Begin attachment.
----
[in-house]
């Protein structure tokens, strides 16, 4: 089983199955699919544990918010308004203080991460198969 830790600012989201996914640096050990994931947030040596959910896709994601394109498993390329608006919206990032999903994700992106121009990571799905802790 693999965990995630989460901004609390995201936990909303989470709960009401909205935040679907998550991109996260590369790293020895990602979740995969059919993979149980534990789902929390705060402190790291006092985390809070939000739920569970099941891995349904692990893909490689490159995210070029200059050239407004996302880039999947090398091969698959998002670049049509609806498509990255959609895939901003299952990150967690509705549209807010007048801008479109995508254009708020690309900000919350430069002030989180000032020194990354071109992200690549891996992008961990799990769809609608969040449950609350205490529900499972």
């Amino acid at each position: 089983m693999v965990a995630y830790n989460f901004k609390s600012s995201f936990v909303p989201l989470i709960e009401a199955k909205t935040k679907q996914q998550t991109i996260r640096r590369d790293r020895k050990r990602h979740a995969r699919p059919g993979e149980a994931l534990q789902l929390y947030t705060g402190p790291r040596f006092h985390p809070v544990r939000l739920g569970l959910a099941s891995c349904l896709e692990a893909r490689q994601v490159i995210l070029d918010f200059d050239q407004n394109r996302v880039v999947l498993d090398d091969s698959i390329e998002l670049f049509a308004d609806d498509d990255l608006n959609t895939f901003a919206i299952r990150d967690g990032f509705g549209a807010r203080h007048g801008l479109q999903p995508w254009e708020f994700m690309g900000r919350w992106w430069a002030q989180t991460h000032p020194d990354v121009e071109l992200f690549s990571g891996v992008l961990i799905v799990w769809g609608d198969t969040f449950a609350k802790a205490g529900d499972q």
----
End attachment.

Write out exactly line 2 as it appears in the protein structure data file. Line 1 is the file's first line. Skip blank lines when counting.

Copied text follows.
């Protein structure tokens, strides 16, 4: 089983199955699919544990918010308004203080991460198969 830790600012989201996914640096050990994931947030040596959910896709994601394109498993390329608006919206990032999903994700992106121009990571799905802790 693999965990995630989460901004609390995201936990909303989470709960009401909205935040679907998550991109996260590369790293020895990602979740995969059919993979149980534990789902929390705060402190790291006092985390809070939000739920569970099941891995349904692990893909490689490159995210070029200059050239407004996302880039999947090398091969698959998002670049049509609806498509990255959609895939901003299952990150967690509705549209807010007048801008479109995508254009708020690309900000919350430069002030989180000032020194990354071109992200690549891996992008961990799990769809609608969040449950609350205490529900499972």